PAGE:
El Duque's Excellent Adventure
How Cuba's ace pitcher escaped political oppression to become part of a great American success story.
From the Print Edition:
Orlando Hernandez, Mar/Apr 99
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They were not out of danger yet. Earlier in 1997, before El Duque arrived there, the Bahamas had signed a treaty with the Cuban government that allows it to deport Cubans who arrive there. It was that treaty that prompted Cubas into action. "I immediately flew into the Bahamas and put pressure on the Bahamian government not to have these guys deported. We were bombarded by the media with calls about El Duque being there and people thinking I was involved in his escape from Cuba, which I was not." By January 6, after days of meetings with U.S. immigration officials, countless phone calls to members of Congress and officials of the Nicaraguan and Costa Rican governments--and after receiving a stern 24-hour notice from the Bahamas that unless he got the refugees out, they'd be deported to Cuba--Cubas was able to secure humanitarian visas and get them out just ahead of the deadline.
Once in Costa Rica, Cubas first got everyone's immigration documentation squared away. If Hernandez were a Costa Rican resident, he could enter baseball as a free agent and would stand to make more money than he would if he were a U.S. resident and subject to the amateur draft.
Cubas now had to prepare Hernandez, physically and mentally, to pitch. He hadn't thrown off a mound for two years. The first task was to get the leg and arm strength back, to throw hard and to see if the breaking stuff was still there.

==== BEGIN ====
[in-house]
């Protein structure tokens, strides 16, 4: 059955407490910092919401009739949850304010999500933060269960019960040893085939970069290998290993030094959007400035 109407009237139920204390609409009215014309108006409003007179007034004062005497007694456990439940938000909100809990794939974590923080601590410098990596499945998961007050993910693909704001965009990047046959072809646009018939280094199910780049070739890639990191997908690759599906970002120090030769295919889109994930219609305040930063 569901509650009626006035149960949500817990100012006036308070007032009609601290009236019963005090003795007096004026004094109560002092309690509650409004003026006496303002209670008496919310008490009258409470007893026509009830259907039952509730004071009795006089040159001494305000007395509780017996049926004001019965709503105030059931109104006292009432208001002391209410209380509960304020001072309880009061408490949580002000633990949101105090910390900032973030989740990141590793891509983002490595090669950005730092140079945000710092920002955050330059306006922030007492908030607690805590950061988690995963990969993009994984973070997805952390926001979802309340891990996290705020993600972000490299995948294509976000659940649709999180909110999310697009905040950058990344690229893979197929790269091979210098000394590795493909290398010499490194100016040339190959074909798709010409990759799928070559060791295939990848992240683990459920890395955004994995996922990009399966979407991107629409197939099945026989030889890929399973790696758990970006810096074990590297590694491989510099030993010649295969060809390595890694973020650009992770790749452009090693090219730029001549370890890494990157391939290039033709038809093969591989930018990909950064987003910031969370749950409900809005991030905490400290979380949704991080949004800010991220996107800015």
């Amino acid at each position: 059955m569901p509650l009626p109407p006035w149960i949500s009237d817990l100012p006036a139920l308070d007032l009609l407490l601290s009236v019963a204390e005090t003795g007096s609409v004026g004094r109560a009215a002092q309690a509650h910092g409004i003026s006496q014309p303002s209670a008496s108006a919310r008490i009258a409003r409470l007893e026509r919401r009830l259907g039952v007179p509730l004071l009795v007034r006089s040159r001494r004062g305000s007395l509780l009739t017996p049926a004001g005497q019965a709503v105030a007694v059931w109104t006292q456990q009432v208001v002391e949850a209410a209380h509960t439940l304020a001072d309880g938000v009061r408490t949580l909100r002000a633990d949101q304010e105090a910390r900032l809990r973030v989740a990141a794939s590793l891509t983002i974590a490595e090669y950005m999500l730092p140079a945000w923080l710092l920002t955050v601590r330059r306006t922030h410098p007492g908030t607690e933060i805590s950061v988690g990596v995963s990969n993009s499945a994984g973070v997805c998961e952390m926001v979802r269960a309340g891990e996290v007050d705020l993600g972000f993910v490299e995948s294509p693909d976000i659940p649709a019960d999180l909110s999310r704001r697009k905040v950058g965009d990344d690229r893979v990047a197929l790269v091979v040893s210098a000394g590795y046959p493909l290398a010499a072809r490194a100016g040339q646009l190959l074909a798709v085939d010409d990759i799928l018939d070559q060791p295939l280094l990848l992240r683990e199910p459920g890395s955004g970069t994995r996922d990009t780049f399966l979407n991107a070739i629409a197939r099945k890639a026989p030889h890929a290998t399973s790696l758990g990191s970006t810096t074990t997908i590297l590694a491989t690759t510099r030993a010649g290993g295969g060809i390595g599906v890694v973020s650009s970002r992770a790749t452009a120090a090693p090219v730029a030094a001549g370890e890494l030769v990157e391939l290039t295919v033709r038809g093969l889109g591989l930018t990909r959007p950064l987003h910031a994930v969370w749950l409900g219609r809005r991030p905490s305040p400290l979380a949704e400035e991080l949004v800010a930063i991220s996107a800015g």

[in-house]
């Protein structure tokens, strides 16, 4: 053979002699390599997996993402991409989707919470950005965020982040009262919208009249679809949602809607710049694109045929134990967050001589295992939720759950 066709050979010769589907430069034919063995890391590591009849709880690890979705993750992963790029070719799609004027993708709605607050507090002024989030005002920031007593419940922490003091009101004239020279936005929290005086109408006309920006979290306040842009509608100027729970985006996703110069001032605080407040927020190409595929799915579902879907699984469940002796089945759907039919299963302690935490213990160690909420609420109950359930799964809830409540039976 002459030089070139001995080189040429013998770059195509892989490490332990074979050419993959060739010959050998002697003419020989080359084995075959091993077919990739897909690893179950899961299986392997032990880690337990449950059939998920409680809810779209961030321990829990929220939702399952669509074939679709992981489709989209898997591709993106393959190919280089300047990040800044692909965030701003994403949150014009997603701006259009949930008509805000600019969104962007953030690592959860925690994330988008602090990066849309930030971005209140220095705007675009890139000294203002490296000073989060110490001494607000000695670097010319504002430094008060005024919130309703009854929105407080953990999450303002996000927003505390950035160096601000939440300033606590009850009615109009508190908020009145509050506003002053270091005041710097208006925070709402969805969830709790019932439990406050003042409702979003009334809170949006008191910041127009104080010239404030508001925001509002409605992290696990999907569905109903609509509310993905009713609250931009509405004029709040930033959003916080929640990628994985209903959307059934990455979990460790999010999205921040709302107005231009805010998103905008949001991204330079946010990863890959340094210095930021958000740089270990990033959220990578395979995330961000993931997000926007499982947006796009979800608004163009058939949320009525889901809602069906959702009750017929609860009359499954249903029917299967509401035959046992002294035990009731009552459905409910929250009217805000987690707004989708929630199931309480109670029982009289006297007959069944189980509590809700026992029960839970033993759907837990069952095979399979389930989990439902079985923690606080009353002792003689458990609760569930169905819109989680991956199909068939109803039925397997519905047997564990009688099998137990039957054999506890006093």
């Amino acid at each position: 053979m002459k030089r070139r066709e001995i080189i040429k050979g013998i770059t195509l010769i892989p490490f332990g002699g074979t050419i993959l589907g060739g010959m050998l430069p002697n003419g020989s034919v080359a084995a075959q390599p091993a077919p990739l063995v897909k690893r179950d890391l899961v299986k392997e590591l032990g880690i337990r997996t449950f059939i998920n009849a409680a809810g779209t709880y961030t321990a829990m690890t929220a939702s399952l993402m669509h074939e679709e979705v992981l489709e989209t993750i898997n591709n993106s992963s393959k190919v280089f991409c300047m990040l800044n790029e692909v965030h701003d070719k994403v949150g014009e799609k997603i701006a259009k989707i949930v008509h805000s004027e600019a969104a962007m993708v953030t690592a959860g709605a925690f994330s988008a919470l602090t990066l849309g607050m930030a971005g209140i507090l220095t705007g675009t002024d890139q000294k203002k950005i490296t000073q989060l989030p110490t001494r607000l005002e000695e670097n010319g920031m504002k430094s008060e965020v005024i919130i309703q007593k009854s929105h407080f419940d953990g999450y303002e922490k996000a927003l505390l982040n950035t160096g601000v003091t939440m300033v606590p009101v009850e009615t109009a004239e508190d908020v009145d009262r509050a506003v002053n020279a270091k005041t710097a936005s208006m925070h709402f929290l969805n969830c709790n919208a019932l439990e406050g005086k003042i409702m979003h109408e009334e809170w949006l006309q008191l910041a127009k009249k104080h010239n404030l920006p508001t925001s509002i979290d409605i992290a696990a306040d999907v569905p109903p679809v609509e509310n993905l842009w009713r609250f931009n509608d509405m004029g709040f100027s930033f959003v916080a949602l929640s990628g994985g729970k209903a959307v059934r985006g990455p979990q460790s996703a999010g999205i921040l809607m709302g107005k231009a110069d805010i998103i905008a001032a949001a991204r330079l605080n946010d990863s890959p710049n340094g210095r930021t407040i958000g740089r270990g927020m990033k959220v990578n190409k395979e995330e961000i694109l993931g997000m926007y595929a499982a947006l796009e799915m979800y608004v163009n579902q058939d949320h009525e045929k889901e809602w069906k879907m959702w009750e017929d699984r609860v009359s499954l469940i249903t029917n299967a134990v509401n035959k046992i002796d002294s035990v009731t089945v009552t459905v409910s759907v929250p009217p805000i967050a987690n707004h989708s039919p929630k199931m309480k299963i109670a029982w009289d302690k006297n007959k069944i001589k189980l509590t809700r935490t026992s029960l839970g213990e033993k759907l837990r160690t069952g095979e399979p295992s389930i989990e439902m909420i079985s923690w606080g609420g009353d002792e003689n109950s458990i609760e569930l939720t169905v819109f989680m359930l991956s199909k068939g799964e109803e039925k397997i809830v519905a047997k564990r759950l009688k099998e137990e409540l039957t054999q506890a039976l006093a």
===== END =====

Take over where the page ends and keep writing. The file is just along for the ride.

In February, Cubas invited 62 scouts and representatives from all of the major league teams to take a look at the pitcher. El Duque pitched impressively in his audition, throwing two innings in an exhibition game and three in another.
Several teams opened the bidding in the neighborhood of $1 million a year. But Cubas reports that only two made a strong bid. "Seattle wasn't in the picture and Anaheim was only minimally involved in the picture. The decision came down to the Indians and the Yankees."
While negotiations went on, Hernandez badgered Cubas to close a deal with New York. Since his childhood, El Duque had heard primarily about two major league teams: the Dodgers and the Yankees. "We heard about Babe Ruth and Mickey Mantle and Whitey Ford and all those players who had gone through the Yankees," says Hernandez. "I didn't want to lose out on that opportunity. In reality, my first objective was to play baseball. But when I saw the opportunity to play for the Yankees--Joe may not want to say this, but I was driving him crazy!--I told him, 'Get the Yankees, get the Yankees!'"
Cubas urged Hernandez, "Let me do this." His objective was to find the best deal.
As it turned out, compromise was not necessary. The Yankees were singing the sweetest tune. With Cubas seeking $8 million for his client and the Yankees offering $5 million, the two sides compromised; the offer was for a four-year deal totaling $6.6 million.
Once the terms were agreed to, Hernandez moved to the States and set about the business of becoming "El Duque" again. "The rest is history," says Cubas, in a voice that reflects a measure of pride for whatever part he played in the "Orlando Alger" tale that followed.
El Duque went to spring training and then was assigned to the Yankees' single-A team in Tampa, Florida. Another conversion would also have to take place. Now El Duque--taking the nickname of his father, who hurled a ball and dressed with equal verve--would get the chance to see if the 127-49 record he had compiled with the Cuba national team would mean anything when he pitched against the world's best competition. From the outset, all indications were good.
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